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Locarno 2016. Filmmakers of the Present & Signs of Life

A cringingly funny American indie, a Brazilian film to be devoured with all the senses, and a look at the rising tide of xenophobia.
Donald Cried
For those unable or unwilling, like yours (un)truly, to sift through the boundless vapidity of what is vaguely termed “American Independent Cinema,” Locarno serves as a somewhat reliable filter, letting through the tight Swiss borders the hottest offerings from across the Atlantic. Like the country that produces it, American cinema possesses an indefatigable vitality and a fearless belief of the future with no room or even time for self-congratulatory nostalgia. Firmly rooted in the present, the American films Locarno showcased over the last few years re/present probably the most damning evidence of what remains relevant or even necessary about contemporary cinema.
Donald Cried, Kris Avedisian's debut feature presented in the Cineasti del Presente section, is nothing short of brilliant in that it literally illuminates the murkiest aspects of a corrupted yet most intense friendship. It is around this noblest bond, increasingly subjected to the fluctuations of the stock market of human relations, that the director builds a tragicomedy of metrical perfection. One where visceral laughter and bitter tears spread out of each other. One urbanely dressed Peter Latang (Jesse Wakeman) arrives in Rhode Island from the Wall Street bubble where he works to bury his recently deceased grandmother, loses his wallet on his way from the airport and meets his old friend Donald Treebeck (an immense Kris Avedisian who wrote as well as directed the film). Stuck in his teenage outfit and attitude, Donald's immature insistence tries the patience of Peter, who can't wait to get back to Manhattan. Visibly excited by Peter's impromptu return, Donald can't resist dragging his reluctant friend through an awkward stroll down memory lane. A stroll that will reverse our initial impressions about the two friends to reveal in Donald an almost too sensitive and kind being, especially when measured against Peter's accomplished pettiness. In the space of a mere two days and 85 minutes of heartbreaking hilarity, the film probes the depths of friendship with the painful frankness of a psychoanalytic sitting, inflicting the audience cramps of laughter followed by stabs of existential agony. If audiences cringes it's because the film, very much like Donald, takes on very uncomfortable truths with incautious candor and the dramatic proficiency of a consummate master of comedy.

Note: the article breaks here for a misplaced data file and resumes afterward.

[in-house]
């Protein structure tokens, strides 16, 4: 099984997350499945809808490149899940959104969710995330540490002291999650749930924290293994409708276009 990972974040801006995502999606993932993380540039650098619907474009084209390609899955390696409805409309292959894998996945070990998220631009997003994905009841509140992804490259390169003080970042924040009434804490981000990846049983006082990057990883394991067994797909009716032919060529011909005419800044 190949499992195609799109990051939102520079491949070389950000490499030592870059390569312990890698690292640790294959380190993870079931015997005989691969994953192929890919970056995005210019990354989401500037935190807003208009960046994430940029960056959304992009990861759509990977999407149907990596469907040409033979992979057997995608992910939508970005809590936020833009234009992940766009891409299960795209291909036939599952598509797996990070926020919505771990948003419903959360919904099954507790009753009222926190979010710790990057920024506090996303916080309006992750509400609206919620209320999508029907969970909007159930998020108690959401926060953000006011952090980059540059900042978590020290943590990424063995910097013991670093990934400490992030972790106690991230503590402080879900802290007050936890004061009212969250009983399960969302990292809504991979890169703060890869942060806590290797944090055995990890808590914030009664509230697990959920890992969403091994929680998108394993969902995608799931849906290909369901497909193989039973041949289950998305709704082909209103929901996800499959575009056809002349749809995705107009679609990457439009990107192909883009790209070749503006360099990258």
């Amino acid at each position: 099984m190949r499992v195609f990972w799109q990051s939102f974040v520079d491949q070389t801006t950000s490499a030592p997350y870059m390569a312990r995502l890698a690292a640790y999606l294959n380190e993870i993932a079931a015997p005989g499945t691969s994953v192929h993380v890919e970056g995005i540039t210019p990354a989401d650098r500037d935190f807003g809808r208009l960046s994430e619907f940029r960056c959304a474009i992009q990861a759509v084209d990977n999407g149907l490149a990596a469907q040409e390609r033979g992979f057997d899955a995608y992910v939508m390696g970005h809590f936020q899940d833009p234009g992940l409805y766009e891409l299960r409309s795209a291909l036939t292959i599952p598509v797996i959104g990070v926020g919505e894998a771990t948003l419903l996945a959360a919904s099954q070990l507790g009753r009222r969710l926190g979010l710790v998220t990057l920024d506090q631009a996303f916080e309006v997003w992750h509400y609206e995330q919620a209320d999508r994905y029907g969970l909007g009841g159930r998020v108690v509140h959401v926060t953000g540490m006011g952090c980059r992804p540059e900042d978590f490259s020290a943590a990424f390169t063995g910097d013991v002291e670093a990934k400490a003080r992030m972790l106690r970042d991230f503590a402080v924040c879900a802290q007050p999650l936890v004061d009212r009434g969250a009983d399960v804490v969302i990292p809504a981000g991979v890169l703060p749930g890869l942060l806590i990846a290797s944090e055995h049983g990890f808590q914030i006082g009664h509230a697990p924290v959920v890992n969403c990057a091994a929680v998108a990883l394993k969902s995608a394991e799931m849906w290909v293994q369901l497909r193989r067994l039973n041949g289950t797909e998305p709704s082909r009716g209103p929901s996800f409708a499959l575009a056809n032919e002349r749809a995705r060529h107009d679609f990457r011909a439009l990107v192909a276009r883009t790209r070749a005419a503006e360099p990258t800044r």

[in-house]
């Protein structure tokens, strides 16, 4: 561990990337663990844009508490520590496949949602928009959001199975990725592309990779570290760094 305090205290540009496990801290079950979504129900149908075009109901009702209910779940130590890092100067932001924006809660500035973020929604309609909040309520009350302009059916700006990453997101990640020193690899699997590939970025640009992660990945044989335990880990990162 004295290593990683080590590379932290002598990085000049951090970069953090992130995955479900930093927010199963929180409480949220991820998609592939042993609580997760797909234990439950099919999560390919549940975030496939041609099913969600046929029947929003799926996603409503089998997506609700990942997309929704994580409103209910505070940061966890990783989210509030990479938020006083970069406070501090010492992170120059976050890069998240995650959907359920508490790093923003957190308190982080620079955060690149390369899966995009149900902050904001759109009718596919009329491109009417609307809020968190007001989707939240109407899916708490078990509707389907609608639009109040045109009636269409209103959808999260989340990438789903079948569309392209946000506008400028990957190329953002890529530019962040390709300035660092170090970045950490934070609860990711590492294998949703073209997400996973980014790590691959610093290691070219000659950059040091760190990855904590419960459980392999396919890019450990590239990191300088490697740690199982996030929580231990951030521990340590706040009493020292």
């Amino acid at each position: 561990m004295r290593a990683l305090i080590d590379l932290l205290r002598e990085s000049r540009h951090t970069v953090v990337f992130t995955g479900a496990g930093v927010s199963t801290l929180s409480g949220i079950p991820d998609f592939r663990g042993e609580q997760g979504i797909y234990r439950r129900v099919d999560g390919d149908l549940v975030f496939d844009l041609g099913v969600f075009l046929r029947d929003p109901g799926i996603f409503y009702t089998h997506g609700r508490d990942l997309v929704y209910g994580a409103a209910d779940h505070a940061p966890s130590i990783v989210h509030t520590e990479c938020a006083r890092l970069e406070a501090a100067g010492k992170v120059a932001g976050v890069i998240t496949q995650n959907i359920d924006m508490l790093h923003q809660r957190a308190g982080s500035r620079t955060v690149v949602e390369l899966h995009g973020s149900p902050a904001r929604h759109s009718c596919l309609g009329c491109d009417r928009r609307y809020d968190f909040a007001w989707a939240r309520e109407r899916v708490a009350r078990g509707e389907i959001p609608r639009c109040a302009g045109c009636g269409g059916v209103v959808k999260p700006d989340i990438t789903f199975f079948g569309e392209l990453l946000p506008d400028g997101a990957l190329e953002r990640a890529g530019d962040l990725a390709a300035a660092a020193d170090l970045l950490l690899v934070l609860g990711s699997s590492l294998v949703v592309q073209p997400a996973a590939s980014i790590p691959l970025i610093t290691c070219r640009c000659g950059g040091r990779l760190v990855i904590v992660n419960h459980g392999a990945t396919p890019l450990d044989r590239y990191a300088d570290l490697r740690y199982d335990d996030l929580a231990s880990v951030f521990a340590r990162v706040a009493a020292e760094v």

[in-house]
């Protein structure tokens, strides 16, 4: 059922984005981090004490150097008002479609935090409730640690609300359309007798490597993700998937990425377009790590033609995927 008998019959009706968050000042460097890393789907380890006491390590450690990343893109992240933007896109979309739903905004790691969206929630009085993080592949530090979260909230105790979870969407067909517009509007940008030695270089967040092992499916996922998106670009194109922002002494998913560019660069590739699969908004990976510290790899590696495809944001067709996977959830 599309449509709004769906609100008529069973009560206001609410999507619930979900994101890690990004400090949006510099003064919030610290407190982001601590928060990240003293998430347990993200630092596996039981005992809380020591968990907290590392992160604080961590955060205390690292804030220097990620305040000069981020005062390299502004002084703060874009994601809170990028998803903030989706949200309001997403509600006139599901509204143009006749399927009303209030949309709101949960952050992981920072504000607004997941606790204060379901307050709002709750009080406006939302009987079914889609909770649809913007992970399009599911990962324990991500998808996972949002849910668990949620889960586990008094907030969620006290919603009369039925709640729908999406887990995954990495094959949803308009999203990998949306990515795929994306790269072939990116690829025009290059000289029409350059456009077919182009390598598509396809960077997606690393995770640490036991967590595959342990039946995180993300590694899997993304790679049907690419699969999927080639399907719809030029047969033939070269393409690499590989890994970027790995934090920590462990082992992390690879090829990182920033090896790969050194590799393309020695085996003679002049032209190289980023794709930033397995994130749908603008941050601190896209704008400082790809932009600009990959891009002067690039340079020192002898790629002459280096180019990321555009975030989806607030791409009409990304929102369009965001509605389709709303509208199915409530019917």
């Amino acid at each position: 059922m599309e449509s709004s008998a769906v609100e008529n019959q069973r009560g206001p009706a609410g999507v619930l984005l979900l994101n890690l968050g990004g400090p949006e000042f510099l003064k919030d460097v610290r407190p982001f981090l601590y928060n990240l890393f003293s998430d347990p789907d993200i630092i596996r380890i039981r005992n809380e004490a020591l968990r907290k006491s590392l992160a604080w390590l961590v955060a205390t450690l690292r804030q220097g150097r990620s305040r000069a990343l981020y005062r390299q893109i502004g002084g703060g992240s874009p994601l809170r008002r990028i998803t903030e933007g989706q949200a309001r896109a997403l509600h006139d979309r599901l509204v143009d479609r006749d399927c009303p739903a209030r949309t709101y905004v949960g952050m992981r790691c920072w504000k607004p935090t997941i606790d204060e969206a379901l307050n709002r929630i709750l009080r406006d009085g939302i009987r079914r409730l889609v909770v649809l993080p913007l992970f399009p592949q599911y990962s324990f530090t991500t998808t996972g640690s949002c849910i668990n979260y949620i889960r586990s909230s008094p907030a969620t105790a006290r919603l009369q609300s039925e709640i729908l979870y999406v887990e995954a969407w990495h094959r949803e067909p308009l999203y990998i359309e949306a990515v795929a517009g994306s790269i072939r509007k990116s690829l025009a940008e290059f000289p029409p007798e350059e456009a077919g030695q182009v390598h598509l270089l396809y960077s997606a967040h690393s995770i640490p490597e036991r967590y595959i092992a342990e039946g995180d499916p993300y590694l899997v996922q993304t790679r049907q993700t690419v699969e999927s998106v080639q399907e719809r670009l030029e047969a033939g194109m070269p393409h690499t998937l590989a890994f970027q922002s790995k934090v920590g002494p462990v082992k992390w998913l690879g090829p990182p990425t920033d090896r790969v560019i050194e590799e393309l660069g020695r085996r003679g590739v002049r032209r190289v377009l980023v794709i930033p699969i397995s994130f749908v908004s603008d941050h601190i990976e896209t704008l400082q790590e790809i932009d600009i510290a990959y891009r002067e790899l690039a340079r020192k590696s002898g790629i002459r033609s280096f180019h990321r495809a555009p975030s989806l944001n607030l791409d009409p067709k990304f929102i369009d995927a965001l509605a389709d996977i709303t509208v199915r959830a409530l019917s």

Beduino
After having spent a great part of his career hiding underground, furtively smuggling sexually transmissible films, Júlio Bressane's contraband cinema has resurfaced over the last few years thanks to the dedication and love of a small but committed community. After a retrospective at the Turin Film Festival cleared him through the customs of the festival circuit, the Brazilian director found in Locarno, where he has premiered his last three films, what are perhaps the largest and most appreciative audiences his cinema belatedly found. When presenting here at the festival his latest film, Beduino, Bressane credited it to the whole crew, pointing out that theirs was a small act “against the hypertrophy of documentation,” adding that “reality is not only what is in the media but all the rest too: dreams, sentiments, music, art” and so imaginatively forth.